You might have heard about Cinco de Mayo parties. But even though celebrations of Cinco de Mayo originated in Mexico, the day is more prevalent in the United States! So, what does Cinco de Mayo celebrate?
More popularly commemorated in the United States than Mexico, the date has become associated with the celebration of Mexican-American culture. In Mexico, the remembrance of the battle continues to be mostly ceremonial, such as through military parades or battle re-enactments.
Cinco de Mayo History
In 1861, Benito Juárez, a lawyer and member of the native Zapotec tribe became the President of Mexico. At the time, the country was in economic ruin after years of internal strife, and the new president was obliged to default on debt payments to European government.
In response, France, Britain, and Spain sent naval forces to Veracruz, Mexico, demanding repayment. England and Spain negotiated with Mexico and withdrew their troops. However, President of France Napoleon III decided to use the opportunity to set up the French colony in Mexico, using the Mexican debt as an excuse to invade.
Battle of Puebla
In 1861, a well-armed 6000 French troop under General Charles Latrille de Lorencez set out to attack Puebla de Los Angeles, a small town in east-central Mexico and to drive President Juárez and his government into retreat. Taken by surprise, Juárez rounded up a ragtag force of 2,000 loyal men and sent them to Puebla.
Led by General Ignacio Zaragoza, the Mexicans fortified the town and prepared for the assault by the well-equipped French force. On the fifth of May, Lorencez gathered his army and began an attack from the north side of Puebla. The battle lasted from day to evening for five years. After the American government’s pressure to end the war and Lorencez realizing his superior French force had lost nearly 500 soldiers, while Mexicans suffered less than 100 casualties, he ultimately withdrew his defeated army. Mexico miraculously won on May 5th, 1862. Though this victory was not a strategic win for Mexicans, it symbolized their undying strength.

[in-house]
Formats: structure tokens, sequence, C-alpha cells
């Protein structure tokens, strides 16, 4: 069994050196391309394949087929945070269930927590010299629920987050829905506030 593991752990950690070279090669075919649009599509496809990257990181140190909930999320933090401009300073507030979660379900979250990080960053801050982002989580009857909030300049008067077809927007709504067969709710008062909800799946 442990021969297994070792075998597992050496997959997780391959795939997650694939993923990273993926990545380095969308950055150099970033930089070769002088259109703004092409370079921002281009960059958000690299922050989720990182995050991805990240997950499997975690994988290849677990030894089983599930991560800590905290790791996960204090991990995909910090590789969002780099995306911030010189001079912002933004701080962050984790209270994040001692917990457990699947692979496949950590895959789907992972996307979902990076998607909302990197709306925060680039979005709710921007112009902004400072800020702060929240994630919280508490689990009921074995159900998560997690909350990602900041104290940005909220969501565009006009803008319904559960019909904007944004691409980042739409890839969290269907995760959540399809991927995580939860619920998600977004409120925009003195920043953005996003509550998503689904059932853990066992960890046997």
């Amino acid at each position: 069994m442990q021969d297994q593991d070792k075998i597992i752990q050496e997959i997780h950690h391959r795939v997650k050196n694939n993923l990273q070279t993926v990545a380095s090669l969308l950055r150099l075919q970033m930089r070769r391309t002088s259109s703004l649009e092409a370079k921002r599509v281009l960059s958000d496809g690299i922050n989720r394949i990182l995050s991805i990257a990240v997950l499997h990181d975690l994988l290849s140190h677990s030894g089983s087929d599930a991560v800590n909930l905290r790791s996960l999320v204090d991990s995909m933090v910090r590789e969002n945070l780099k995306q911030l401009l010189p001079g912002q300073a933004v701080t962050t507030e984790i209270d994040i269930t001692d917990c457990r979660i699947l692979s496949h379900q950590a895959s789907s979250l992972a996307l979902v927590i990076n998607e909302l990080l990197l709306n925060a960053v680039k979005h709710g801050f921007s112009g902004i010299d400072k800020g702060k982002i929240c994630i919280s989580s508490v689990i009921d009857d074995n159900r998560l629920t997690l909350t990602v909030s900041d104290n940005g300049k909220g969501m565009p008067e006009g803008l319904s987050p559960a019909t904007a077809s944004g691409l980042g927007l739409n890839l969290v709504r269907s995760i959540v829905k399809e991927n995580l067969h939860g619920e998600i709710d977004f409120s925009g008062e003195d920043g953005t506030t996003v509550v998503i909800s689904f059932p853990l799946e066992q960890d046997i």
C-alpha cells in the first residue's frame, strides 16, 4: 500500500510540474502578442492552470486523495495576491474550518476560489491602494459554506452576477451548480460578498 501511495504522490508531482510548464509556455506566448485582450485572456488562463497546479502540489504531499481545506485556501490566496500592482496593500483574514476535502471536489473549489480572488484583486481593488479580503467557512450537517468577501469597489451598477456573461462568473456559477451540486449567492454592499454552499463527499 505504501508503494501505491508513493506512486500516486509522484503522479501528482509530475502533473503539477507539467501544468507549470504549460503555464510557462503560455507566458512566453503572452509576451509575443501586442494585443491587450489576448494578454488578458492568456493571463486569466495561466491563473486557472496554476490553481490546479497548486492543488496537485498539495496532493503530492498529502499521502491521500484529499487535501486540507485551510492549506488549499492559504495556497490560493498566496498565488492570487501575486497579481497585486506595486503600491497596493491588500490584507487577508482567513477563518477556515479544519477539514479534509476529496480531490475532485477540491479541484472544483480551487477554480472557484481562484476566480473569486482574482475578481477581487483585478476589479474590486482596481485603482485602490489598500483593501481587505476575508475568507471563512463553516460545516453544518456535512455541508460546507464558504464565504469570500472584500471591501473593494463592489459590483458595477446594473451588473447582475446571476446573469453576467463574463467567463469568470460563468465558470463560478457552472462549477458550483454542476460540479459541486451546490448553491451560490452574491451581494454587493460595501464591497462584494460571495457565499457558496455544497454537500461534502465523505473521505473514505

Puebla de Los Angeles was renamed Puebla de Zaragoza in honor of the general who led them to the victory.
How did Cinco de Mayo Get Popular in the United States?
During the Battle of Puebla, Latinos in California heard about the war and decided to raise money for Mexican troops. From forming a patriotic network to donating resources, residents would gather together to fight for freedom and democracy in Mexico.
During the 1940s, the Chicano Movement started to increase in popularity and brought Cinco de Mayo to light. The early celebrations would bring in war heroes to celebrate their resilience and their perseverance, while other festivities included re-enactments of the war. People identified with the victory of Puebla and marked the occasion with parades, bands, and music. Despite the holiday not being so prevalent in Mexico, the United States started to celebrate the holiday more prominently in the 50s.
Cinco de Mayo Today
Although Mexico does not celebrate the win at Puebla, the town where the war was fought still host reenactments of the battle. In the United States, revelers mark the occasion with parties, parades, Mexican folk dancing, listening to mariachi music, and relishing traditional Mexican delicacies. From Los Angeles to Chicago to Houston, Cinco de Mayo is remembered as a day filled with happiness and to face our challenges head-on.
What is your favorite Cinco de Mayo tradition? Tell us in the comments!